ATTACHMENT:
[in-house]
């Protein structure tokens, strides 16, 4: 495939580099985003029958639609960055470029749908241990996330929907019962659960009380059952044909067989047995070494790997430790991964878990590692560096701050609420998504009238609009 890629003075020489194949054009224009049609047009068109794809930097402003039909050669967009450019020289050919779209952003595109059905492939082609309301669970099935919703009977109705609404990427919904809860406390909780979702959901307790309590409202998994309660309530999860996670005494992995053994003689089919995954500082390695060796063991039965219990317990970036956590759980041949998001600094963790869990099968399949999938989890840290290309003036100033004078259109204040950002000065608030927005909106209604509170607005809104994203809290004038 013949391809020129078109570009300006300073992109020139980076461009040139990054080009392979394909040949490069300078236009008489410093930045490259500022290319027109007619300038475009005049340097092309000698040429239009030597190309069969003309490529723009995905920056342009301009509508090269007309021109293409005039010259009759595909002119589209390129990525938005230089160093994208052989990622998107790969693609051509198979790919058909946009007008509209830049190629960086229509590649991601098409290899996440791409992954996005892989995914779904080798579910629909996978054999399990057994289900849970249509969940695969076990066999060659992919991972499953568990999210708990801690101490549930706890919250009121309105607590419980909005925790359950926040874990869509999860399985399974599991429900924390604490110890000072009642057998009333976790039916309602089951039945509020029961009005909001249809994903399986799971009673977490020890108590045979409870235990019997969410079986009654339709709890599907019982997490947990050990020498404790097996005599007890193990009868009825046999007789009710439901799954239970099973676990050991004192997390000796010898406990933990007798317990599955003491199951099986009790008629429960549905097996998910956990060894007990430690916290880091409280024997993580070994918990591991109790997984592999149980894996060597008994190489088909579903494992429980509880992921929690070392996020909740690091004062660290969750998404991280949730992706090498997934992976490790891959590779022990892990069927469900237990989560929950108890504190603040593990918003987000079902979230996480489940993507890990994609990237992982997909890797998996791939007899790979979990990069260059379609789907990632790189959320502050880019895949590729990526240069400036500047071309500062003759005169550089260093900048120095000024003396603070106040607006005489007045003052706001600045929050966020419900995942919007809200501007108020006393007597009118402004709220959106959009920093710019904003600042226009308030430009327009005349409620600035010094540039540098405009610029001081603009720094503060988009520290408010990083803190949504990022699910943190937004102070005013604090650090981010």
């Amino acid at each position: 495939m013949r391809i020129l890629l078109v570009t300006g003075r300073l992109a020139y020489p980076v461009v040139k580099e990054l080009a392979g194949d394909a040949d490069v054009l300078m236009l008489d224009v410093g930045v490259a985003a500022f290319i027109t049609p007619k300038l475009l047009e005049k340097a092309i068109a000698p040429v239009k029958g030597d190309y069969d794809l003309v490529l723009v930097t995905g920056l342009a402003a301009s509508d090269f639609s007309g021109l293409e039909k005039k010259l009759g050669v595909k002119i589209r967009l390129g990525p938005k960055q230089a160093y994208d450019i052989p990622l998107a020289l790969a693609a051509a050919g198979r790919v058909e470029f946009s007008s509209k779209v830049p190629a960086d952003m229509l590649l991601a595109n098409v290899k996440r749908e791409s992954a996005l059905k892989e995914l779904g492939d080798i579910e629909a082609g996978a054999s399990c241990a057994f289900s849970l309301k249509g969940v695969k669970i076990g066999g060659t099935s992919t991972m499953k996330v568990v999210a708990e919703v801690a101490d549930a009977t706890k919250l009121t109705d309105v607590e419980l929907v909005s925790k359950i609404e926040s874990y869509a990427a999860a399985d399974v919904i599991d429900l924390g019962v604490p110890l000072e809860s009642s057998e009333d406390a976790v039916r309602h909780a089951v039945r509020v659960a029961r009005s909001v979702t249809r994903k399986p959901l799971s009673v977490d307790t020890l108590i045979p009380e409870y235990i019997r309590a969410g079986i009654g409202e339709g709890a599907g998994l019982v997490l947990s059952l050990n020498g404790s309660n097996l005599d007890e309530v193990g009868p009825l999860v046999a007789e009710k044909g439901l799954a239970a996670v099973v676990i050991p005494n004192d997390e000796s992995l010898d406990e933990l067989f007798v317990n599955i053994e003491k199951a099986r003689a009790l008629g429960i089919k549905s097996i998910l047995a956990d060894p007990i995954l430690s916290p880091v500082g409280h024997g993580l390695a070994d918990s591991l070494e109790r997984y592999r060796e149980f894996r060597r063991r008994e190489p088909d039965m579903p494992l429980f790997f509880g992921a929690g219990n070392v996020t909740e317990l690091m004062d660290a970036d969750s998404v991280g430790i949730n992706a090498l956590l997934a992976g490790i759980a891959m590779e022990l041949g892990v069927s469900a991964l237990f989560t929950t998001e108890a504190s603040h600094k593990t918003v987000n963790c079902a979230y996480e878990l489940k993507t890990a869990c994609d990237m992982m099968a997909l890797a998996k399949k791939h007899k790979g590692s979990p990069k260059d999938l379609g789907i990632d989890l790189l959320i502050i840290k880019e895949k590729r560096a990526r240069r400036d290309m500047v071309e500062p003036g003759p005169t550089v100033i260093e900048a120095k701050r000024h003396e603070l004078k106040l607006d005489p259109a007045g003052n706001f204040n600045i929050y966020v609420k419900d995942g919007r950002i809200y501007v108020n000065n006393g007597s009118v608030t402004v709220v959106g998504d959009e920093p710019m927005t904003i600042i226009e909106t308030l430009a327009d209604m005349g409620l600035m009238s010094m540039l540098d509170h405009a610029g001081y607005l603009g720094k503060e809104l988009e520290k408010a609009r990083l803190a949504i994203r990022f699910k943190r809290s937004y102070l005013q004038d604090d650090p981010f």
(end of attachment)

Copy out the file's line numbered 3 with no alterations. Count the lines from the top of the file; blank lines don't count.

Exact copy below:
């Amino acid at each position: 495939m013949r391809i020129l890629l078109v570009t300006g003075r300073l992109a020139y020489p980076v461009v040139k580099e990054l080009a392979g194949d394909a040949d490069v054009l300078m236009l008489d224009v410093g930045v490259a985003a500022f290319i027109t049609p007619k300038l475009l047009e005049k340097a092309i068109a000698p040429v239009k029958g030597d190309y069969d794809l003309v490529l723009v930097t995905g920056l342009a402003a301009s509508d090269f639609s007309g021109l293409e039909k005039k010259l009759g050669v595909k002119i589209r967009l390129g990525p938005k960055q230089a160093y994208d450019i052989p990622l998107a020289l790969a693609a051509a050919g198979r790919v058909e470029f946009s007008s509209k779209v830049p190629a960086d952003m229509l590649l991601a595109n098409v290899k996440r749908e791409s992954a996005l059905k892989e995914l779904g492939d080798i579910e629909a082609g996978a054999s399990c241990a057994f289900s849970l309301k249509g969940v695969k669970i076990g066999g060659t099935s992919t991972m499953k996330v568990v999210a708990e919703v801690a101490d549930a009977t706890k919250l009121t109705d309105v607590e419980l929907v909005s925790k359950i609404e926040s874990y869509a990427a999860a399985d399974v919904i599991d429900l924390g019962v604490p110890l000072e809860s009642s057998e009333d406390a976790v039916r309602h909780a089951v039945r509020v659960a029961r009005s909001v979702t249809r994903k399986p959901l799971s009673v977490d307790t020890l108590i045979p009380e409870y235990i019997r309590a969410g079986i009654g409202e339709g709890a599907g998994l019982v997490l947990s059952l050990n020498g404790s309660n097996l005599d007890e309530v193990g009868p009825l999860v046999a007789e009710k044909g439901l799954a239970a996670v099973v676990i050991p005494n004192d997390e000796s992995l010898d406990e933990l067989f007798v317990n599955i053994e003491k199951a099986r003689a009790l008629g429960i089919k549905s097996i998910l047995a956990d060894p007990i995954l430690s916290p880091v500082g409280h024997g993580l390695a070994d918990s591991l070494e109790r997984y592999r060796e149980f894996r060597r063991r008994e190489p088909d039965m579903p494992l429980f790997f509880g992921a929690g219990n070392v996020t909740e317990l690091m004062d660290a970036d969750s998404v991280g430790i949730n992706a090498l956590l997934a992976g490790i759980a891959m590779e022990l041949g892990v069927s469900a991964l237990f989560t929950t998001e108890a504190s603040h600094k593990t918003v987000n963790c079902a979230y996480e878990l489940k993507t890990a869990c994609d990237m992982m099968a997909l890797a998996k399949k791939h007899k790979g590692s979990p990069k260059d999938l379609g789907i990632d989890l790189l959320i502050i840290k880019e895949k590729r560096a990526r240069r400036d290309m500047v071309e500062p003036g003759p005169t550089v100033i260093e900048a120095k701050r000024h003396e603070l004078k106040l607006d005489p259109a007045g003052n706001f204040n600045i929050y966020v609420k419900d995942g919007r950002i809200y501007v108020n000065n006393g007597s009118v608030t402004v709220v959106g998504d959009e920093p710019m927005t904003i600042i226009e909106t308030l430009a327009d209604m005349g409620l600035m009238s010094m540039l540098d509170h405009a610029g001081y607005l603009g720094k503060e809104l988009e520290k408010a609009r990083l803190a949504i994203r990022f699910k943190r809290s937004y102070l005013q004038d604090d650090p981010f």